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Neuroscience Institute

Diagnosis and Treatments

Following are some of the conditions associated with brain hemorrhage, brain aneurysm and vascular malformations:

Intracerebral hemorrhage (ICH)

Intracerebral hemorrhage (ICH) is a type of stroke caused by bleeding within the brain. The blood collects and forms a clot, called "hematoma," which grows and causes pressure on surrounding brain tissue. ICH is a life-threatening condition, most commonly caused by hypertension (high blood pressure), amyloid angiopathy, and head trauma. As blood cells within the clot die, toxins are released that further damage brain cells in the area surrounding the hematoma. Acute treatment is focused preventing ongoing bleeding and removing the hematoma in selected patients to relieve the pressure on the brain. Ten percent of strokes are caused by ICH (approximately 70,000 new cases each year), which carries a 40 percent risk of death. ICH is more common in men, middle-aged African Americans, and Japanese. Approximately 70 percent of patients experience long-term deficits after an ICH.

Symptoms of ICH may include:

  • Headache, nausea and vomitingLethargy or confusion
  • Sudden weakness or numbness of the face, arm, or leg, usually on one side
  • Loss of consciousness
  • Temporary loss of vision
  • Seizures 


Causes of ICH may include:

  1. High blood pressure
  2. Anticoagulants (blood thinning therapy)
  3. Arteriovenous malformations (tangle of abnormal arteries and veins)
  4. Ruptured aneurysm
  5. Head trauma 
  6. Bleeding disorders 
  7. Tumors 
  8. Amyloid angiopathy (a degenerative disease of the arteries in elderly patients)
  9. Illicit drug usage


An aneurysm is a balloon-like bulge in a weak area of the arterial wall. Aneurysms are liable to enlarge, and this can cause pressure on the surrounding brain structures according to the aneurysm's location. The aneurysm wall may become weaker as the aneurysm becomes larger and can rupture resulting in a life threatening type of stroke called subarachnoid hemorrhage (SAH), which is blood around the brain.

Aneurysms are usually diagnosed between ages 35 to 60 and are more common in women. Unruptured aneurysms are found in 2.7 million patients each year, and ruptured aneurysms are found in 20,000 patients each year. Risk factors for aneurysm rupture include smoking, high blood pressure, alcohol intake, cocaine abuse, genetics (family inherited), atherosclerosis of cerebral arteries (hardening of the arterial wall), oral contraceptives, and stressful lifestyle.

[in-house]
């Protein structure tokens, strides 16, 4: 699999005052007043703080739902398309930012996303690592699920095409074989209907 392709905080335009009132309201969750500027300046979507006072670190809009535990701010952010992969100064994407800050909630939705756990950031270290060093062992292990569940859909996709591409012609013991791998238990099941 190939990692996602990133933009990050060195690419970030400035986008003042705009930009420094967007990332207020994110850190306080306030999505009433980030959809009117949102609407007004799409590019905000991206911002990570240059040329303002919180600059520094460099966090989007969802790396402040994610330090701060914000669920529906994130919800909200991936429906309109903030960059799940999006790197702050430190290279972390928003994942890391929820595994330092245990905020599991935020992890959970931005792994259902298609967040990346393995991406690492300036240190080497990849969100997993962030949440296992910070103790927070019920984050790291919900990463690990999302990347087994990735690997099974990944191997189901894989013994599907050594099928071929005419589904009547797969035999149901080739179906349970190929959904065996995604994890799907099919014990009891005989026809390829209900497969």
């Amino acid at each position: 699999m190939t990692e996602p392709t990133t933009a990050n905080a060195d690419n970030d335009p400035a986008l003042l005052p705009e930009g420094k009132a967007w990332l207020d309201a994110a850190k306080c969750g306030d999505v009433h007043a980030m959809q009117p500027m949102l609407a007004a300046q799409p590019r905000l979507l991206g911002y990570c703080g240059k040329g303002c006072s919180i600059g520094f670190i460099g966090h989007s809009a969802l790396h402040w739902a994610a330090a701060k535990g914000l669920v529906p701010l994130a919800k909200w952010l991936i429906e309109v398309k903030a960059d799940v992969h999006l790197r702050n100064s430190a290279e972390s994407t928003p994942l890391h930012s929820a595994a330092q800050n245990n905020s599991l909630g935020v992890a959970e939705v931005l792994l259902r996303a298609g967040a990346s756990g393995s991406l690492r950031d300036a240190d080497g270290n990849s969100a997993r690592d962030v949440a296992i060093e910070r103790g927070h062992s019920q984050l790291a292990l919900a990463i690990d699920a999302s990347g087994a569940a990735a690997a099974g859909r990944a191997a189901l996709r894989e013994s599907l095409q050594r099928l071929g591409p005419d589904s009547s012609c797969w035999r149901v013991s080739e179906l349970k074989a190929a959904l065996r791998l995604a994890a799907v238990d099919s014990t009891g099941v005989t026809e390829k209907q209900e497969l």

Symptoms may include:

  • Mild headache, stiff neck
  • Vision problems, moderate to severe headache, stiff neck
  • Lethargy or confusion, weakness or partial paralysis on one side of body
  • Stupor, moderate to severe paralysis on one side of body

Treatment of unruptured aneurysms includes observation and imaging using CTA or MRA, surgical clipping, or coiling.

Ruptured aneurysms are treated by surgical clipping or endovascular coiling. The best treatment option of surgical clipping versus endovascular coiling depends upon the size and location of the aneurysm, patient's age, and patient's health/clinical condition.

Subarachnoid hemorrhage (SAH)

Subarachnoid hemorrhage (SAH) is a type of stroke caused by bleeding into the space in the area between the brain and the skull which normally contains cerebrospinal fluid (CSF). SAH can be caused by a ruptured aneurysm, head trauma, or bleeding arteriovenous malformation (AVM). SAH occurs in 1 out of 10,000 people each year. Five to 10 percent of all strokes are due to SAH.

Treatment focuses on controlling the source of bleeding, restoring normal blood flow to the brain, and relieving the pressure within the brain.

Vascular malformations

Vasular malformations of the brain and the spinal cord are classified as follows:

  1. Arteriovenous malformations (AVM): an abnormal collection of blood vessels without normal brain tissue in-between
  2. Cavernous malformation (also known as cavernoma, cavernous angioma, cavernous hemangioma): a collection of dilated irregular venous spaces without normal brain tissue in-between
  3. Dural arteriovenous fistula: connection between arteries and veins within the dura matter layers (covering of the brain) creating abnormal shunts
  4. Venous angiomas: a tuft of functionally draining veins which can be superficial or deep and most often do not require treatment

Treatment for vascular malformations can include surgical resection, endovascular embolization, and stereotactic radiation therapy.


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